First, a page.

The Competitiveness Review assessed ways that Alberta's competitive position and share of energy investment have shifted, and identified contributing factors. It also considered how Alberta could improve its ability to attract conventional oil and natural gas investment, in light of market changes and marketplace realities. The unconventional oil sector-oil sands-was not included in the study given the province's unique position in this area and continued success in attracting significant investment in new and expanding oil sands projects.
The Alberta government's response document, Energizing Investment, and the complete Project Committee Technical Report and appendix are available at www.energy.alberta.ca
The Provincial Energy Strategy and the Competitiveness Review are key components of the Alberta government's plan for a strong economic recovery. The Way Forward will bring Alberta back into a surplus position in three years by trimming government spending; using cash reserves to protect key programs; continuing to invest in public infrastructure; and ensuring that our province's industries are competitive and continue to attract investment to provide jobs and prosperity.
Backgrounder: Adjustments to improve Alberta's competitive position
March 11, 2010
Adjustments to improve Alberta's competitive position
The Competitiveness Review
In response to changes in the marketplace, Alberta Energy led a team that examined Alberta's investment competitiveness, with a focus on upstream oil and natural gas development. A key element of this review was an extensive technical analysis of Alberta's competitive position relative to other domestic and international jurisdictions. Measures of investment competitiveness included, but were not limited to:
- rate of return
- net present value
- profitability ratio
- price/cost ratio
The Competitiveness Review included considerable technical analysis and input from members of the investment community and large and small producing companies through their associations, including the Canadian Association of Petroleum Producers (CAPP) and the Small Explorers and Producers Association of Canada. Recommendations in the report include:
- a modification of conventional oil and natural gas royalty rates;
- steps to ensure improvements to the effectiveness and efficiency of
Alberta's regulatory processes, while protecting the environment;
- greater flexibility and support for the use of newer technologies in
upstream development; and
- strengthening the productive partnership between Albertans and the
Alberta's competitiveness in oil and gas today
Overall, Alberta continues to provide competitive investment opportunities in the exploration and development of upstream oil and gas. Key advantages include an established industry, a highly skilled workforce, an open market, extensive infrastructure, and abundant oil and gas reserves.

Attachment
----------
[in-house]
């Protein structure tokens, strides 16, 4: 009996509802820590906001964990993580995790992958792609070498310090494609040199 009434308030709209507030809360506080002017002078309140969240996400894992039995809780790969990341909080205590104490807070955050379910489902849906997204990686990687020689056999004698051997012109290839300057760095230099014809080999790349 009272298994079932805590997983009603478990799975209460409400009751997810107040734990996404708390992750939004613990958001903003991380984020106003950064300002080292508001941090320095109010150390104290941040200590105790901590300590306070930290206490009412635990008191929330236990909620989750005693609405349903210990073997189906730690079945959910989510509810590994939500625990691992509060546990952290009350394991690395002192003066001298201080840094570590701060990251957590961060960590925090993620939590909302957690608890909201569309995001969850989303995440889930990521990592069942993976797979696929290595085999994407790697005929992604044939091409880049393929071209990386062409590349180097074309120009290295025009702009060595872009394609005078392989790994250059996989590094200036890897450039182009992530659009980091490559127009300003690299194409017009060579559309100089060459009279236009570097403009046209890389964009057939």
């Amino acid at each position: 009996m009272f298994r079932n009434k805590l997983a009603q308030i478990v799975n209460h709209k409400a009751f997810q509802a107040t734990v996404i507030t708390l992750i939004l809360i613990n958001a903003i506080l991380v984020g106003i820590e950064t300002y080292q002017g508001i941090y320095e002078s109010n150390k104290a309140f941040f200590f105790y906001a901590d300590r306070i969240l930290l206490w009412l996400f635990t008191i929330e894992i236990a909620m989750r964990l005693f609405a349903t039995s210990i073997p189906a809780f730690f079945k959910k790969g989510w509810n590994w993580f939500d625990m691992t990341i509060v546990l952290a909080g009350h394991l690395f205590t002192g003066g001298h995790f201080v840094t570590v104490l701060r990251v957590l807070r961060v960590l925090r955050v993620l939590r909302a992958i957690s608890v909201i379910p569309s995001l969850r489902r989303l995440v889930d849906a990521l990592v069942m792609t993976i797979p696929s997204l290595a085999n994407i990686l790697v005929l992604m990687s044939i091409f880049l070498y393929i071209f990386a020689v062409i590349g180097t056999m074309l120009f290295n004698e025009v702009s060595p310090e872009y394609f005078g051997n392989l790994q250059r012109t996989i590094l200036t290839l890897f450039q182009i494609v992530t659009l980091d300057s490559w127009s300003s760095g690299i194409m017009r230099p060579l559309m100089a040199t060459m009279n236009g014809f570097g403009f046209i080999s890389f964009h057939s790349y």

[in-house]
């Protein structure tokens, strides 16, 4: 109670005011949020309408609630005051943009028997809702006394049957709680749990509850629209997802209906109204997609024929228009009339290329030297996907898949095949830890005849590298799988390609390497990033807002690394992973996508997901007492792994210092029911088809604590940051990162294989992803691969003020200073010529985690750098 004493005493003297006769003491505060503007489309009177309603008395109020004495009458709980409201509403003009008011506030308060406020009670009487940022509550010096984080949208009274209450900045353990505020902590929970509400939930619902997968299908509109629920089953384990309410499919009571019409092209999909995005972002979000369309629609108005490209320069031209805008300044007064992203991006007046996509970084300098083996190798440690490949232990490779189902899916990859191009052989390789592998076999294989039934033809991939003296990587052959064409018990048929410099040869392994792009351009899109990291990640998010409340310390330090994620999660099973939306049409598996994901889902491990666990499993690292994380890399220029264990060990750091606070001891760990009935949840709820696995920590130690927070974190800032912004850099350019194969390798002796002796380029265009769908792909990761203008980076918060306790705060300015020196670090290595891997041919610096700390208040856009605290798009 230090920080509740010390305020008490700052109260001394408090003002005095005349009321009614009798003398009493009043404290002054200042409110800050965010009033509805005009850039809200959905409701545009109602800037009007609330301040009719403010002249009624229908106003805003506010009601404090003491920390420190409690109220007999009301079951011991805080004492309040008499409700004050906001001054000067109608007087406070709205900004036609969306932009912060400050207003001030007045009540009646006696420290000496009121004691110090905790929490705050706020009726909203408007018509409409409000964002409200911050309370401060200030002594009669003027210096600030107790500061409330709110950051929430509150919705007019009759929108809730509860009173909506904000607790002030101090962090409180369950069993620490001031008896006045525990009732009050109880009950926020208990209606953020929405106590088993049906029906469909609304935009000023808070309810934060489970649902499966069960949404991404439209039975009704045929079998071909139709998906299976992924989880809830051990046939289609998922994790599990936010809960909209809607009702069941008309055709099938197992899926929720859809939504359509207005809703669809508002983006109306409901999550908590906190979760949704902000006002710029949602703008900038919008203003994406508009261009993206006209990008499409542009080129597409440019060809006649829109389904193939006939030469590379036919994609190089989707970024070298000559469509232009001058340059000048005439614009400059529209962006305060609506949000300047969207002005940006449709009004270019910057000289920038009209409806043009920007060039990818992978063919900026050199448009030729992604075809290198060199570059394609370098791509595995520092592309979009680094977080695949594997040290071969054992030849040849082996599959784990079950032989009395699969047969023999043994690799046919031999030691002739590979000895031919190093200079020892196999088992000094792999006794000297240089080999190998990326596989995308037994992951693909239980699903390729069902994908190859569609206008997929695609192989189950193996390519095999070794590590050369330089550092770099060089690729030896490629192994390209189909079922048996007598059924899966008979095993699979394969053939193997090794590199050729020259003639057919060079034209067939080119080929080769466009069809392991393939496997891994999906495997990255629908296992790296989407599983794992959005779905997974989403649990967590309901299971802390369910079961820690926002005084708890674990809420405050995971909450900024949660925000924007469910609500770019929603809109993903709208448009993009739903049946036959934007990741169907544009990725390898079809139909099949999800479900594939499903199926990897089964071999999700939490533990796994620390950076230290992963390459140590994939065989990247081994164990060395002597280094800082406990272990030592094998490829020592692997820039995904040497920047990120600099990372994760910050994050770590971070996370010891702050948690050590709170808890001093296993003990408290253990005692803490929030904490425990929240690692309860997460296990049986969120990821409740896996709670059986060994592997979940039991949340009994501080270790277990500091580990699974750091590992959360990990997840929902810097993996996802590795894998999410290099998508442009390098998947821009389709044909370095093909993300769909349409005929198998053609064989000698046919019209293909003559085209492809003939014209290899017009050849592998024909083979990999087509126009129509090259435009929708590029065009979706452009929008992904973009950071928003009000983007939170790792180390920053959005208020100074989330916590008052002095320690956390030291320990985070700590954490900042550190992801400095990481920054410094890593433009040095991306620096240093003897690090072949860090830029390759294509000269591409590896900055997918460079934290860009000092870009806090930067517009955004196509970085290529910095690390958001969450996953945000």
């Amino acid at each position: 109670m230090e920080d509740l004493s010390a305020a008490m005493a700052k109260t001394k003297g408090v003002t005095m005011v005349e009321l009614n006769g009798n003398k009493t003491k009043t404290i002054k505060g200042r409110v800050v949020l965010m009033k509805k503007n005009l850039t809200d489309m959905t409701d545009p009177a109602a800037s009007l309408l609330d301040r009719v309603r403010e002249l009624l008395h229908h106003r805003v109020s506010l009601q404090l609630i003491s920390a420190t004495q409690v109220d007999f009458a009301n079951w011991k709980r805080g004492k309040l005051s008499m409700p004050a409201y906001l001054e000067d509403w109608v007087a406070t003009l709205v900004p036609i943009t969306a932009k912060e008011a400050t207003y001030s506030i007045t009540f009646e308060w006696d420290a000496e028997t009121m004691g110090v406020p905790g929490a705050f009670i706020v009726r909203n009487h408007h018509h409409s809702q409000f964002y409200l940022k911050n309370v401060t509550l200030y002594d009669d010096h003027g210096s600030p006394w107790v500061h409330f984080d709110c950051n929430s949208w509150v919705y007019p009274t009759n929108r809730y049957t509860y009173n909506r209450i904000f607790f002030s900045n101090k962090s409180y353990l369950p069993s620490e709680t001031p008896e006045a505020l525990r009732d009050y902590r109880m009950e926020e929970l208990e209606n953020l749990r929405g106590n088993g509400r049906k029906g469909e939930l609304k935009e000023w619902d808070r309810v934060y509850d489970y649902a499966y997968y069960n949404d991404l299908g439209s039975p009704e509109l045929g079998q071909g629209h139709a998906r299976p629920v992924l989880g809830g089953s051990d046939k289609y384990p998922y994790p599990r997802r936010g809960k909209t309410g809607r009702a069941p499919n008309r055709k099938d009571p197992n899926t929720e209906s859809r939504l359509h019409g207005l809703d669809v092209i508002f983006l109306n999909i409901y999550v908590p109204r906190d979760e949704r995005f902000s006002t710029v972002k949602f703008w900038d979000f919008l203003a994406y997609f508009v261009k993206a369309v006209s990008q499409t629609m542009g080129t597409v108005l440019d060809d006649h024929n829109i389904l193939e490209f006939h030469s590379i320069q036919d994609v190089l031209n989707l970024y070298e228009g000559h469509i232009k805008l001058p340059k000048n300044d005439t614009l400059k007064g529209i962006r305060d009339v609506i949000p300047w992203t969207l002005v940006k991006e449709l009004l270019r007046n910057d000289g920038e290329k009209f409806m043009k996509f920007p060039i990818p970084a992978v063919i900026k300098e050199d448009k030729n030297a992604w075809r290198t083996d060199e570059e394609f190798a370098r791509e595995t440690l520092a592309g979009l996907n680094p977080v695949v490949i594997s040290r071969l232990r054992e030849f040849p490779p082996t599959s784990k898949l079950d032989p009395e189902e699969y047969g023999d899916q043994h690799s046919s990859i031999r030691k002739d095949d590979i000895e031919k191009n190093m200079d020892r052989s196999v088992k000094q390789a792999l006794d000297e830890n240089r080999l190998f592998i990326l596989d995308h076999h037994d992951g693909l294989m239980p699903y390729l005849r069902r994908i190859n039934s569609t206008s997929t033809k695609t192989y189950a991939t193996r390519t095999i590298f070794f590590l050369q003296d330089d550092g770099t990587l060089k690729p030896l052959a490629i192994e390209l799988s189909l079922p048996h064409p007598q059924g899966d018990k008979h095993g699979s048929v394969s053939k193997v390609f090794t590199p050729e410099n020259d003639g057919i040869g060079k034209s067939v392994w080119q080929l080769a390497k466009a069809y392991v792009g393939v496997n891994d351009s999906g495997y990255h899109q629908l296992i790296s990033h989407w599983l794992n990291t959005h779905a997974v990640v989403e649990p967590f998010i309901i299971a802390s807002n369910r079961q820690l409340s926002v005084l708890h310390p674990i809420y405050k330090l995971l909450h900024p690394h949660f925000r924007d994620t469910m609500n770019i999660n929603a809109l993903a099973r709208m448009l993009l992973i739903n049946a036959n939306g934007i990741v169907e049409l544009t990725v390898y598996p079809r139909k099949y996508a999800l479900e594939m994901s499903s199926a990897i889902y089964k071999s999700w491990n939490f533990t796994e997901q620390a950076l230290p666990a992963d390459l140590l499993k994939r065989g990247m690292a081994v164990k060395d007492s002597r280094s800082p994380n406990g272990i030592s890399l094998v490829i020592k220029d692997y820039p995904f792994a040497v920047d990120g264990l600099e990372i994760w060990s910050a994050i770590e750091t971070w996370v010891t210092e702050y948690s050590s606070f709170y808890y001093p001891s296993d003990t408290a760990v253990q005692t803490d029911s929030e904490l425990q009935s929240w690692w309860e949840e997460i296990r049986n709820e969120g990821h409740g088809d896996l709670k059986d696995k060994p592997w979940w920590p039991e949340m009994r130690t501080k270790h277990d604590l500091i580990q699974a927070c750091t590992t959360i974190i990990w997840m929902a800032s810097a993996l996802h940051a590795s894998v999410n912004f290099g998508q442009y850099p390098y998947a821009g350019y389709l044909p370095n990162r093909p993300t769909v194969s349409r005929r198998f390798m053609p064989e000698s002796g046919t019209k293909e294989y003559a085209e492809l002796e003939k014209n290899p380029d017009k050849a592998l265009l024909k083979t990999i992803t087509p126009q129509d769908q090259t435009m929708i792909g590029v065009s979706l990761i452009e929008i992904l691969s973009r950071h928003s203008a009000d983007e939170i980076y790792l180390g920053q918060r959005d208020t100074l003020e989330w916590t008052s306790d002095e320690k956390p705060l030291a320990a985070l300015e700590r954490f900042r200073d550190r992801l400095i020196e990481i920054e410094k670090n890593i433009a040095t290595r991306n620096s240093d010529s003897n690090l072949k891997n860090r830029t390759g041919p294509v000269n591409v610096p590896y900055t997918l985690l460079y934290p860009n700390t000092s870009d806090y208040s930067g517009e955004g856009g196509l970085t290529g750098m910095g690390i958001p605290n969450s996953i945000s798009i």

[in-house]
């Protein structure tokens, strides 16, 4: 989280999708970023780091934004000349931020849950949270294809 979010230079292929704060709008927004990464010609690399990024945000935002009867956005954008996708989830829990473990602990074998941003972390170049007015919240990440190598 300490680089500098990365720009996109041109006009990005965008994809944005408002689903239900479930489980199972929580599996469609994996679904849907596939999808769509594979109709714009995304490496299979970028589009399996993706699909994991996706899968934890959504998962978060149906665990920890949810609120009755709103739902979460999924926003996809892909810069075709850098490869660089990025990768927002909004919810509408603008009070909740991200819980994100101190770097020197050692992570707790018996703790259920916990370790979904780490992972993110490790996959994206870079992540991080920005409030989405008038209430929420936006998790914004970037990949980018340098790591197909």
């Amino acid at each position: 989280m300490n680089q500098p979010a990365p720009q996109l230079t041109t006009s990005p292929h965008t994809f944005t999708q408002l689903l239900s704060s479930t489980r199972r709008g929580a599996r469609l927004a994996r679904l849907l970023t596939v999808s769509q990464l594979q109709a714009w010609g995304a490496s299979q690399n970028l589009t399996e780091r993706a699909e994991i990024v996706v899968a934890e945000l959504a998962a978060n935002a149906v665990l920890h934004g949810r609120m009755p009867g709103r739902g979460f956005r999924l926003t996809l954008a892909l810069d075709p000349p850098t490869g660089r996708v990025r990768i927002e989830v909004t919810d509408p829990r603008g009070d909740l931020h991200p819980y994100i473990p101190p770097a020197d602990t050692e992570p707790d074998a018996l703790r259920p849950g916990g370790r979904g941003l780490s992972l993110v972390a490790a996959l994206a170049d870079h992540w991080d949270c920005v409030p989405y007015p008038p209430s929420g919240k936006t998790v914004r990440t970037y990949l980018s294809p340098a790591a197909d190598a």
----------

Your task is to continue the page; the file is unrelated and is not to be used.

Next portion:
However, Alberta's position is not as strong as it was a decade ago. Domestic, continental and global factors have contributed to a shift of investment away from the province. The U.S., a major customer for Alberta's natural gas, is increasingly becoming an aggressive competitor for natural gas investment, due in large part to technological advances. In recent years, investments in oil and gas in Alberta have waned while they have steadily increased in neighbouring jurisdictions. Currently costs are higher in Alberta, our regulatory system is creating barriers and many of our reservoirs require more costly technology to explore and develop.
Economic benefits of a competitive energy sector
Albertans should realize the full economic benefits of their oil and gas resources.
- Energy developments account for 30 per cent of Alberta's total GDP.
This source of income will be more sustainable over the long term and
therefore able to support programs and services that matter to
- As of January 2009, Alberta's mining oil and gas sector was
responsible for approximately 147,000 direct jobs for Albertans.
Almost one in seven Albertans are employed in the energy sector and
it is estimated that every job in this sector is supported by two
additional jobs in support industries.
- Over the next 25 years, Alberta's oil and gas sector is poised to
contribute over $2.5 trillion to Alberta's GDP and to create
13.74 million person-years of employment. (Source: Canadian Energy
Research Institute 2009 Economic Impacts of the Petroleum Industry.)
The announced changes will enable:
- For every $1 in additional energy investment, an estimated $1.44 GDP
- 8,000 jobs created in 2011-12 and an estimated 13,000 more jobs
annually. Fifty-eight per cent of this job growth would be in the
service sector, 24 per cent in construction - and about eight per
cent in the oil and gas sector.
Adjustments within the fiscal framework